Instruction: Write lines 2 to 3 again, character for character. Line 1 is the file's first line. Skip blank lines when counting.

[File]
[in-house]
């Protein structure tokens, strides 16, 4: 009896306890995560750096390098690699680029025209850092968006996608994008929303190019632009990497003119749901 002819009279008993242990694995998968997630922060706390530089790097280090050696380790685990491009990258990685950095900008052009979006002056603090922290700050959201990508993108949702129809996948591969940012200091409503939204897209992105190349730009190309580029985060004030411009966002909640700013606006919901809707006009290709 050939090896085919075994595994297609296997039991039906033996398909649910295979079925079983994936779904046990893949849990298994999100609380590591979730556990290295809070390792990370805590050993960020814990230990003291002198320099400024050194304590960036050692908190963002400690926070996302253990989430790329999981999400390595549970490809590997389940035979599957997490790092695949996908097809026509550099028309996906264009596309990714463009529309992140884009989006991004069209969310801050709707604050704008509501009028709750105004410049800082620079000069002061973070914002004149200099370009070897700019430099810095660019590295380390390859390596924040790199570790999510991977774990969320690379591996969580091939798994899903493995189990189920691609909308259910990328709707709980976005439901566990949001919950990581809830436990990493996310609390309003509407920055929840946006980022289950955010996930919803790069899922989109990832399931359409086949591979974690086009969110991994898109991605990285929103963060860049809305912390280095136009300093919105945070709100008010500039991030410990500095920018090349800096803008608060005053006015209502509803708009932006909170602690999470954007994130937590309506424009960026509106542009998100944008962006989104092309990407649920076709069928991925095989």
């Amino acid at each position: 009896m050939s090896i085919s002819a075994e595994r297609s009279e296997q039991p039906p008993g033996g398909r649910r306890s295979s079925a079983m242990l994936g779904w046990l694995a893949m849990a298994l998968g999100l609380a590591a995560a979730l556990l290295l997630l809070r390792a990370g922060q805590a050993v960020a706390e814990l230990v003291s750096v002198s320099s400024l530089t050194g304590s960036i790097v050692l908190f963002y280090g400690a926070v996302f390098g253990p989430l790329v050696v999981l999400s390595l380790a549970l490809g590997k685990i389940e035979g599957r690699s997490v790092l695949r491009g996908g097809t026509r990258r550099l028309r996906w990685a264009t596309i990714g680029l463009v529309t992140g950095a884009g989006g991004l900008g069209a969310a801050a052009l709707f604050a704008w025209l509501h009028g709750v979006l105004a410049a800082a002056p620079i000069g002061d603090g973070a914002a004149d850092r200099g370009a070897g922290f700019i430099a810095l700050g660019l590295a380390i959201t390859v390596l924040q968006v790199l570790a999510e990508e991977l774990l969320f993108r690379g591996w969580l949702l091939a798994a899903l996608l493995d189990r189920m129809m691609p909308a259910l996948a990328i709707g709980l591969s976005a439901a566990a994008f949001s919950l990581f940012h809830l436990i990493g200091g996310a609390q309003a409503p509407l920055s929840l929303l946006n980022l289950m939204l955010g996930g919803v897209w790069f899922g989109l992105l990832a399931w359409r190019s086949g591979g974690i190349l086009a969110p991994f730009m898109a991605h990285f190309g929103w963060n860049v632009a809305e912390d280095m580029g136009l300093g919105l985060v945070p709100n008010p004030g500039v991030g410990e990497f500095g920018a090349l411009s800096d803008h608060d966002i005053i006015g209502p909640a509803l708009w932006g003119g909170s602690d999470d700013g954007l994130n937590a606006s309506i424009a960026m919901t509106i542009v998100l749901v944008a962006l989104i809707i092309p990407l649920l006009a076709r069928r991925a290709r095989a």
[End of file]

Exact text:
């Protein structure tokens, strides 16, 4: 009896306890995560750096390098690699680029025209850092968006996608994008929303190019632009990497003119749901 002819009279008993242990694995998968997630922060706390530089790097280090050696380790685990491009990258990685950095900008052009979006002056603090922290700050959201990508993108949702129809996948591969940012200091409503939204897209992105190349730009190309580029985060004030411009966002909640700013606006919901809707006009290709 050939090896085919075994595994297609296997039991039906033996398909649910295979079925079983994936779904046990893949849990298994999100609380590591979730556990290295809070390792990370805590050993960020814990230990003291002198320099400024050194304590960036050692908190963002400690926070996302253990989430790329999981999400390595549970490809590997389940035979599957997490790092695949996908097809026509550099028309996906264009596309990714463009529309992140884009989006991004069209969310801050709707604050704008509501009028709750105004410049800082620079000069002061973070914002004149200099370009070897700019430099810095660019590295380390390859390596924040790199570790999510991977774990969320690379591996969580091939798994899903493995189990189920691609909308259910990328709707709980976005439901566990949001919950990581809830436990990493996310609390309003509407920055929840946006980022289950955010996930919803790069899922989109990832399931359409086949591979974690086009969110991994898109991605990285929103963060860049809305912390280095136009300093919105945070709100008010500039991030410990500095920018090349800096803008608060005053006015209502509803708009932006909170602690999470954007994130937590309506424009960026509106542009998100944008962006989104092309990407649920076709069928991925095989």
């Amino acid at each position: 009896m050939s090896i085919s002819a075994e595994r297609s009279e296997q039991p039906p008993g033996g398909r649910r306890s295979s079925a079983m242990l994936g779904w046990l694995a893949m849990a298994l998968g999100l609380a590591a995560a979730l556990l290295l997630l809070r390792a990370g922060q805590a050993v960020a706390e814990l230990v003291s750096v002198s320099s400024l530089t050194g304590s960036i790097v050692l908190f963002y280090g400690a926070v996302f390098g253990p989430l790329v050696v999981l999400s390595l380790a549970l490809g590997k685990i389940e035979g599957r690699s997490v790092l695949r491009g996908g097809t026509r990258r550099l028309r996906w990685a264009t596309i990714g680029l463009v529309t992140g950095a884009g989006g991004l900008g069209a969310a801050a052009l709707f604050a704008w025209l509501h009028g709750v979006l105004a410049a800082a002056p620079i000069g002061d603090g973070a914002a004149d850092r200099g370009a070897g922290f700019i430099a810095l700050g660019l590295a380390i959201t390859v390596l924040q968006v790199l570790a999510e990508e991977l774990l969320f993108r690379g591996w969580l949702l091939a798994a899903l996608l493995d189990r189920m129809m691609p909308a259910l996948a990328i709707g709980l591969s976005a439901a566990a994008f949001s919950l990581f940012h809830l436990i990493g200091g996310a609390q309003a409503p509407l920055s929840l929303l946006n980022l289950m939204l955010g996930g919803v897209w790069f899922g989109l992105l990832a399931w359409r190019s086949g591979g974690i190349l086009a969110p991994f730009m898109a991605h990285f190309g929103w963060n860049v632009a809305e912390d280095m580029g136009l300093g919105l985060v945070p709100n008010p004030g500039v991030g410990e990497f500095g920018a090349l411009s800096d803008h608060d966002i005053i006015g209502p909640a509803l708009w932006g003119g909170s602690d999470d700013g954007l994130n937590a606006s309506i424009a960026m919901t509106i542009v998100l749901v944008a962006l989104i809707i092309p990407l649920l006009a076709r069928r991925a290709r095989a």